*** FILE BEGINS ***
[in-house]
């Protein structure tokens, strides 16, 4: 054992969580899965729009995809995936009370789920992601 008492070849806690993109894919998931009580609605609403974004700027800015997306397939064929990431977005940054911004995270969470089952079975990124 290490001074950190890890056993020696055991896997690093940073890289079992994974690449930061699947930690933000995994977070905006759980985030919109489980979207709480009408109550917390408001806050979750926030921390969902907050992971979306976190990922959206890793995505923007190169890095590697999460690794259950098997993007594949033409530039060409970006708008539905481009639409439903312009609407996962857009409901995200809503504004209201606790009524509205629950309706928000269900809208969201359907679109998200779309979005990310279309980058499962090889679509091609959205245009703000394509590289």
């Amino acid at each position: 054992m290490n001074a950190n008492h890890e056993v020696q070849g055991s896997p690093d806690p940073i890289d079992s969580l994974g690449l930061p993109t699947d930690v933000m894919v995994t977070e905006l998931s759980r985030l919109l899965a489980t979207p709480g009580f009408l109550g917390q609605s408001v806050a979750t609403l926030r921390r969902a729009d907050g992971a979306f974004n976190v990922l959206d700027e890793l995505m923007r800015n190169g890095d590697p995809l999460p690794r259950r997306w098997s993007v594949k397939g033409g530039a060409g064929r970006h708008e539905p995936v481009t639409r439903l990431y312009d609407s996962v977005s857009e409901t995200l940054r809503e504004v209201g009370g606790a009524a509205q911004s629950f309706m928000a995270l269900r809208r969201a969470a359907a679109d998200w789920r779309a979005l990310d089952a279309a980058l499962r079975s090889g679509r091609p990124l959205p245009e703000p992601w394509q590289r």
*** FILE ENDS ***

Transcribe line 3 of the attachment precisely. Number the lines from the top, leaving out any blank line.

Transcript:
């Amino acid at each position: 054992m290490n001074a950190n008492h890890e056993v020696q070849g055991s896997p690093d806690p940073i890289d079992s969580l994974g690449l930061p993109t699947d930690v933000m894919v995994t977070e905006l998931s759980r985030l919109l899965a489980t979207p709480g009580f009408l109550g917390q609605s408001v806050a979750t609403l926030r921390r969902a729009d907050g992971a979306f974004n976190v990922l959206d700027e890793l995505m923007r800015n190169g890095d590697p995809l999460p690794r259950r997306w098997s993007v594949k397939g033409g530039a060409g064929r970006h708008e539905p995936v481009t639409r439903l990431y312009d609407s996962v977005s857009e409901t995200l940054r809503e504004v209201g009370g606790a009524a509205q911004s629950f309706m928000a995270l269900r809208r969201a969470a359907a679109d998200w789920r779309a979005l990310d089952a279309a980058l499962r079975s090889g679509r091609p990124l959205p245009e703000p992601w394509q590289r």